Postpartum Depression (cont.)
Roxanne Dryden-Edwards, MD
Dr. Roxanne Dryden-Edwards is an adult, child, and adolescent psychiatrist. She is a former Chair of the Committee on Developmental Disabilities for the American Psychiatric Association, Assistant Professor of Psychiatry at Johns Hopkins Hospital in Baltimore, Maryland, and Medical Director of the National Center for Children and Families in Bethesda, Maryland.
William C. Shiel Jr., MD, FACP, FACR
Dr. Shiel received a Bachelor of Science degree with honors from the University of Notre Dame. There he was involved in research in radiation biology and received the Huisking Scholarship. After graduating from St. Louis University School of Medicine, he completed his Internal Medicine residency and Rheumatology fellowship at the University of California, Irvine. He is board-certified in Internal Medicine and Rheumatology.
In this Article
- Postpartum depression facts
- What is postpartum depression? Are there different types of postpartum depression?
- What are causes and risk factors for postpartum depression?
- What are postpartum depression symptoms and signs?
- How do doctors diagnose postpartum depression?
- What are the treatments for postpartum depression?
- What is the prognosis of postpartum depression?
- Is it possible to prevent postpartum depression?
- Where can people get more information about postpartum depression?
- Where can people get support for postpartum depression?
- What research is being done on postpartum depression?
- Find a local Psychiatrist in your town
What are causes and risk factors for postpartum depression?
Similar to many other mental health conditions, there is thought to be a genetic vulnerability to developing postpartum depression.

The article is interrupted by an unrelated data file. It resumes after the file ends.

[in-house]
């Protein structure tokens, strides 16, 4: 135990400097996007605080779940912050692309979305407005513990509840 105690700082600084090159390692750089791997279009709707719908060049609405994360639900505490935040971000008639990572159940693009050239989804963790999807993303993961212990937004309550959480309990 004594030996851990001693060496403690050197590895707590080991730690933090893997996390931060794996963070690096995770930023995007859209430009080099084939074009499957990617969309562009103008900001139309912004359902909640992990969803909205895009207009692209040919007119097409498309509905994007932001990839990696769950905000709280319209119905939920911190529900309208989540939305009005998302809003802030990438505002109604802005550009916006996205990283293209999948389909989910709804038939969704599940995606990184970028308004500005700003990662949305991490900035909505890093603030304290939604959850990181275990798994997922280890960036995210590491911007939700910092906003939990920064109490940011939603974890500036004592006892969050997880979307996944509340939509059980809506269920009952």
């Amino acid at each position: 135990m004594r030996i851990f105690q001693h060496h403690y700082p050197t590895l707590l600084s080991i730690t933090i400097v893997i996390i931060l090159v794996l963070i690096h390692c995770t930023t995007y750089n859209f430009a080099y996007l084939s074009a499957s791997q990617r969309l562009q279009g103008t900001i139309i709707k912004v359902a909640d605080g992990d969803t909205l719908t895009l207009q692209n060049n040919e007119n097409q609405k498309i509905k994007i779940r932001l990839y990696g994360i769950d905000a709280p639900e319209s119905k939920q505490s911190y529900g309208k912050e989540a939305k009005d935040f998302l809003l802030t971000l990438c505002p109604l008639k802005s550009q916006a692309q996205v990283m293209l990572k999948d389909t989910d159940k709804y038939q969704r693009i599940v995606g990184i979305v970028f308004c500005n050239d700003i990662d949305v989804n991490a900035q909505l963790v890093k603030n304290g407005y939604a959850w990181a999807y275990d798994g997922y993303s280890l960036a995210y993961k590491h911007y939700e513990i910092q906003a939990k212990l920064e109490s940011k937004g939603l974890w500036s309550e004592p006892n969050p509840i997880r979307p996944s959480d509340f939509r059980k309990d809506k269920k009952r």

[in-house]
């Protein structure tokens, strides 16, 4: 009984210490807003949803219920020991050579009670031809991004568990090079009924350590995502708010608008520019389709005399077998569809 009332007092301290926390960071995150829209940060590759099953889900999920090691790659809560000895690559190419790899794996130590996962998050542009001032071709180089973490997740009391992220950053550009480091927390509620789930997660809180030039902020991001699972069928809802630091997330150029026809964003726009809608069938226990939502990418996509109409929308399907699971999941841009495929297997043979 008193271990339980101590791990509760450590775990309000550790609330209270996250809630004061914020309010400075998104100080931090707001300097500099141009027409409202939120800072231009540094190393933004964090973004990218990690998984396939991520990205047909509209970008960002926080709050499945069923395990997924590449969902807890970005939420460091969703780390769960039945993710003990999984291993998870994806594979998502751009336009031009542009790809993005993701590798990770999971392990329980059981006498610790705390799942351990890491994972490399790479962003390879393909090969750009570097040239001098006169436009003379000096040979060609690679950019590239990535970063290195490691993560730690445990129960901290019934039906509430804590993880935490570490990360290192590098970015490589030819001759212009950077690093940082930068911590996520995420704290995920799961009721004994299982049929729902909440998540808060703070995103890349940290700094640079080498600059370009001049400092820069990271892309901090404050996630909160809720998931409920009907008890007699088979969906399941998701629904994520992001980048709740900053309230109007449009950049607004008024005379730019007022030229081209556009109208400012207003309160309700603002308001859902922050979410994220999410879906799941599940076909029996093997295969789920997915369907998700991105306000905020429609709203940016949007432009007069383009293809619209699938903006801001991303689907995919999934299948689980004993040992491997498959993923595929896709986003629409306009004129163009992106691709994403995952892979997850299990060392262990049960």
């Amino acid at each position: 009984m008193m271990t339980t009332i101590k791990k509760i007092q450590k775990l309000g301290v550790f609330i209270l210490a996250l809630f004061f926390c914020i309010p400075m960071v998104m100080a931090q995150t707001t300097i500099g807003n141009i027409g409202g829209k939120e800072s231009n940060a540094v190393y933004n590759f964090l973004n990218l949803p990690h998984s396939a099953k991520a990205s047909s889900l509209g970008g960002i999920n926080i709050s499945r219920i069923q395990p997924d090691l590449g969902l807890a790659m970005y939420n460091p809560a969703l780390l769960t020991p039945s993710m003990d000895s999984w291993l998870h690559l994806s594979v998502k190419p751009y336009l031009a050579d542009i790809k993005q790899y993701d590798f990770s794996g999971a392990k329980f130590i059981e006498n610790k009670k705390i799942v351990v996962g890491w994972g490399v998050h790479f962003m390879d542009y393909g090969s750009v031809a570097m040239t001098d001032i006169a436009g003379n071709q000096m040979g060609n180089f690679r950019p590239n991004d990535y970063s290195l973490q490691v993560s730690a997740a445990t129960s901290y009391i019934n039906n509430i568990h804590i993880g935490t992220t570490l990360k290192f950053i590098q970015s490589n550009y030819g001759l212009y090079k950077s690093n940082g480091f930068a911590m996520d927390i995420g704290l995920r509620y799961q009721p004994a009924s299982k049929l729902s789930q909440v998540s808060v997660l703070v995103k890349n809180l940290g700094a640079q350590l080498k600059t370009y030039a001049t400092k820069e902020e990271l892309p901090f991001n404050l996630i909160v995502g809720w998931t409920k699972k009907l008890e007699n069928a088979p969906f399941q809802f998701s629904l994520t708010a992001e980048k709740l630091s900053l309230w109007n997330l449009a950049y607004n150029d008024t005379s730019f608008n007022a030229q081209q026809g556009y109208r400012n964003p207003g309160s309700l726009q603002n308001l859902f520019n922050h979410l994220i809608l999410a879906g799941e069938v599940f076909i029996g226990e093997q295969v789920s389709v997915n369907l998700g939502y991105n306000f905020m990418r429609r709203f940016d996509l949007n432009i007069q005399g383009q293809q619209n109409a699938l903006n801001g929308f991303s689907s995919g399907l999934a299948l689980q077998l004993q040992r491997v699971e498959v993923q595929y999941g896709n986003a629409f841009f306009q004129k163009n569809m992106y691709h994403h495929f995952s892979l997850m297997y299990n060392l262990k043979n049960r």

Rapid changes in the levels of reproductive hormones that occur during pregnancy and after delivery are thought to be biological factors in the development of this condition. People with any history of depression or anxiety prior to the pregnancy are at risk for developing depression during the pregnancy or soon after delivery. Interestingly, men are also known to experience changes in a number of hormones during the peripartum period that can contribute to the development of PPD. Also, the stress of any medical complications as a result of the pregnancy or delivery, as well as the stress that is inherent in caring for a newborn are considerable factors.
Further risk factors for developing postpartum depression include low self-esteem, low socioeconomic status, a lack of having social support before and after the birth of the baby, and marital problems, including any history of intimate partner violence.
What are postpartum depression symptoms and signs?
Symptoms of postpartum depression begin either during pregnancy or within four weeks after having a baby and include the following:
- Feelings of profound sadness, emptiness, emotional numbness, irritability, or anger.
- Feelings of irritability or anger
- A tendency to withdraw from relationships with family, friends, or from activities that are usually pleasurable for the PPD sufferer
- Constant fatigue or tiredness, difficulty sleeping, overeating, or loss of appetite
- A strong sense of failure or inadequacy
- Intense concern and anxiety about the baby or a lack of interest in the baby
- Thoughts about suicide or fears of harming the baby
Postpartum psychosis occurs much more rarely and is thought to be a severe form of postpartum depression. Symptoms of that disorder include the following:
- Delusions (false beliefs)
- Hallucinations (for example, hearing voices or seeing things that are not real)
- Thoughts of harming the baby
- Severe depressive symptoms
Get tips on therapy and treatment.